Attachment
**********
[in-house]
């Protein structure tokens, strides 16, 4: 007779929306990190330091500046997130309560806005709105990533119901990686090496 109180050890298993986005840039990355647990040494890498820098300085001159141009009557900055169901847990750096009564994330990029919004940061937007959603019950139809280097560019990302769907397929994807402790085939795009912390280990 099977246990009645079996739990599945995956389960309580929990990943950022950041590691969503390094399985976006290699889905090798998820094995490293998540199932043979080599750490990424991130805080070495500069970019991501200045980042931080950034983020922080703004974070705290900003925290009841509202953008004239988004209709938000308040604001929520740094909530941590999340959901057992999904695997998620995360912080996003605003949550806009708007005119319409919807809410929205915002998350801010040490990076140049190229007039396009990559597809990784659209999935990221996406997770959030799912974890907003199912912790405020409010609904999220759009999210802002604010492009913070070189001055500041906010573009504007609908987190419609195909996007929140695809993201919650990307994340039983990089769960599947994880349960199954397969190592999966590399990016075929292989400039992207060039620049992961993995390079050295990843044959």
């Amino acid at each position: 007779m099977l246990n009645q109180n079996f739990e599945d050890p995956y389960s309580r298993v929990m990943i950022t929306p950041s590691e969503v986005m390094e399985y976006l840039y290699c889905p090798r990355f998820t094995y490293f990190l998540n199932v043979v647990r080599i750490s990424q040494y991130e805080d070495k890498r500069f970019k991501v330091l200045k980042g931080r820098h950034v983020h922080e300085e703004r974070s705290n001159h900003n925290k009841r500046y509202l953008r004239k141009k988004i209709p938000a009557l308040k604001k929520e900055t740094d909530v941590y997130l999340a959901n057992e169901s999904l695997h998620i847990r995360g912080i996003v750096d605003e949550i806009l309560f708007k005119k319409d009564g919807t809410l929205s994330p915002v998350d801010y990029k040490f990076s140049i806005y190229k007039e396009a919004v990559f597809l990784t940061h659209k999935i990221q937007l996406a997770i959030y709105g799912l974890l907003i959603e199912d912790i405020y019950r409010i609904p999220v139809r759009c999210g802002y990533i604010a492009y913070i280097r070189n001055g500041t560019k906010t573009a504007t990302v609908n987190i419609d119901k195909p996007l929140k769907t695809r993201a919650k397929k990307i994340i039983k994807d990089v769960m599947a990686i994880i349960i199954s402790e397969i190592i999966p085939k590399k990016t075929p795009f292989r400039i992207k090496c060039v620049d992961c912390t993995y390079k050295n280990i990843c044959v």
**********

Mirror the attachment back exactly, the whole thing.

[in-house]
């Protein structure tokens, strides 16, 4: 007779929306990190330091500046997130309560806005709105990533119901990686090496 109180050890298993986005840039990355647990040494890498820098300085001159141009009557900055169901847990750096009564994330990029919004940061937007959603019950139809280097560019990302769907397929994807402790085939795009912390280990 099977246990009645079996739990599945995956389960309580929990990943950022950041590691969503390094399985976006290699889905090798998820094995490293998540199932043979080599750490990424991130805080070495500069970019991501200045980042931080950034983020922080703004974070705290900003925290009841509202953008004239988004209709938000308040604001929520740094909530941590999340959901057992999904695997998620995360912080996003605003949550806009708007005119319409919807809410929205915002998350801010040490990076140049190229007039396009990559597809990784659209999935990221996406997770959030799912974890907003199912912790405020409010609904999220759009999210802002604010492009913070070189001055500041906010573009504007609908987190419609195909996007929140695809993201919650990307994340039983990089769960599947994880349960199954397969190592999966590399990016075929292989400039992207060039620049992961993995390079050295990843044959």
């Amino acid at each position: 007779m099977l246990n009645q109180n079996f739990e599945d050890p995956y389960s309580r298993v929990m990943i950022t929306p950041s590691e969503v986005m390094e399985y976006l840039y290699c889905p090798r990355f998820t094995y490293f990190l998540n199932v043979v647990r080599i750490s990424q040494y991130e805080d070495k890498r500069f970019k991501v330091l200045k980042g931080r820098h950034v983020h922080e300085e703004r974070s705290n001159h900003n925290k009841r500046y509202l953008r004239k141009k988004i209709p938000a009557l308040k604001k929520e900055t740094d909530v941590y997130l999340a959901n057992e169901s999904l695997h998620i847990r995360g912080i996003v750096d605003e949550i806009l309560f708007k005119k319409d009564g919807t809410l929205s994330p915002v998350d801010y990029k040490f990076s140049i806005y190229k007039e396009a919004v990559f597809l990784t940061h659209k999935i990221q937007l996406a997770i959030y709105g799912l974890l907003i959603e199912d912790i405020y019950r409010i609904p999220v139809r759009c999210g802002y990533i604010a492009y913070i280097r070189n001055g500041t560019k906010t573009a504007t990302v609908n987190i419609d119901k195909p996007l929140k769907t695809r993201a919650k397929k990307i994340i039983k994807d990089v769960m599947a990686i994880i349960i199954s402790e397969i190592i999966p085939k590399k990016t075929p795009f292989r400039i992207k090496c060039v620049d992961c912390t993995y390079k050295n280990i990843c044959v």